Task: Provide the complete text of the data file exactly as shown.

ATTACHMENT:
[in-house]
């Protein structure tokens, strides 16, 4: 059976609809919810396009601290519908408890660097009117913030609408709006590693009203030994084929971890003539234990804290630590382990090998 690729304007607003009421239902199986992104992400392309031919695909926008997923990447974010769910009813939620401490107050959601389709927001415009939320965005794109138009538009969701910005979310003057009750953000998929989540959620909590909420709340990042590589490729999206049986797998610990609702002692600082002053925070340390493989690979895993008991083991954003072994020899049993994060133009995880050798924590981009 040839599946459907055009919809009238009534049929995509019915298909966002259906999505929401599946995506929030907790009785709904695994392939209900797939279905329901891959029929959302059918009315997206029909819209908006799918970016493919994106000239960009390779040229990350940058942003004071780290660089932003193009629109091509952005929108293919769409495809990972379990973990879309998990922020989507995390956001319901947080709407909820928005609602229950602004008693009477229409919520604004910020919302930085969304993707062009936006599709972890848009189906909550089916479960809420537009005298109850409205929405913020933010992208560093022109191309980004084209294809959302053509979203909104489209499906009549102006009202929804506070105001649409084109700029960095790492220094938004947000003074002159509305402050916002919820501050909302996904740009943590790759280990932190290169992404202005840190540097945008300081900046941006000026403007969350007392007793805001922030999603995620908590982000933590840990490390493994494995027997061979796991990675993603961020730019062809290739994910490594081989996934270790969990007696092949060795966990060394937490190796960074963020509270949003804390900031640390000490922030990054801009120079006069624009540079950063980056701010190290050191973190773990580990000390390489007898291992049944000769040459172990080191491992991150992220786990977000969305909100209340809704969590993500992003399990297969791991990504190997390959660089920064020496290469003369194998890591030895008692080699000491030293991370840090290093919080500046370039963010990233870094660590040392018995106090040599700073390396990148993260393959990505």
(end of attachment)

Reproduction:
[in-house]
């Protein structure tokens, strides 16, 4: 059976609809919810396009601290519908408890660097009117913030609408709006590693009203030994084929971890003539234990804290630590382990090998 690729304007607003009421239902199986992104992400392309031919695909926008997923990447974010769910009813939620401490107050959601389709927001415009939320965005794109138009538009969701910005979310003057009750953000998929989540959620909590909420709340990042590589490729999206049986797998610990609702002692600082002053925070340390493989690979895993008991083991954003072994020899049993994060133009995880050798924590981009 040839599946459907055009919809009238009534049929995509019915298909966002259906999505929401599946995506929030907790009785709904695994392939209900797939279905329901891959029929959302059918009315997206029909819209908006799918970016493919994106000239960009390779040229990350940058942003004071780290660089932003193009629109091509952005929108293919769409495809990972379990973990879309998990922020989507995390956001319901947080709407909820928005609602229950602004008693009477229409919520604004910020919302930085969304993707062009936006599709972890848009189906909550089916479960809420537009005298109850409205929405913020933010992208560093022109191309980004084209294809959302053509979203909104489209499906009549102006009202929804506070105001649409084109700029960095790492220094938004947000003074002159509305402050916002919820501050909302996904740009943590790759280990932190290169992404202005840190540097945008300081900046941006000026403007969350007392007793805001922030999603995620908590982000933590840990490390493994494995027997061979796991990675993603961020730019062809290739994910490594081989996934270790969990007696092949060795966990060394937490190796960074963020509270949003804390900031640390000490922030990054801009120079006069624009540079950063980056701010190290050191973190773990580990000390390489007898291992049944000769040459172990080191491992991150992220786990977000969305909100209340809704969590993500992003399990297969791991990504190997390959660089920064020496290469003369194998890591030895008692080699000491030293991370840090290093919080500046370039963010990233870094660590040392018995106090040599700073390396990148993260393959990505």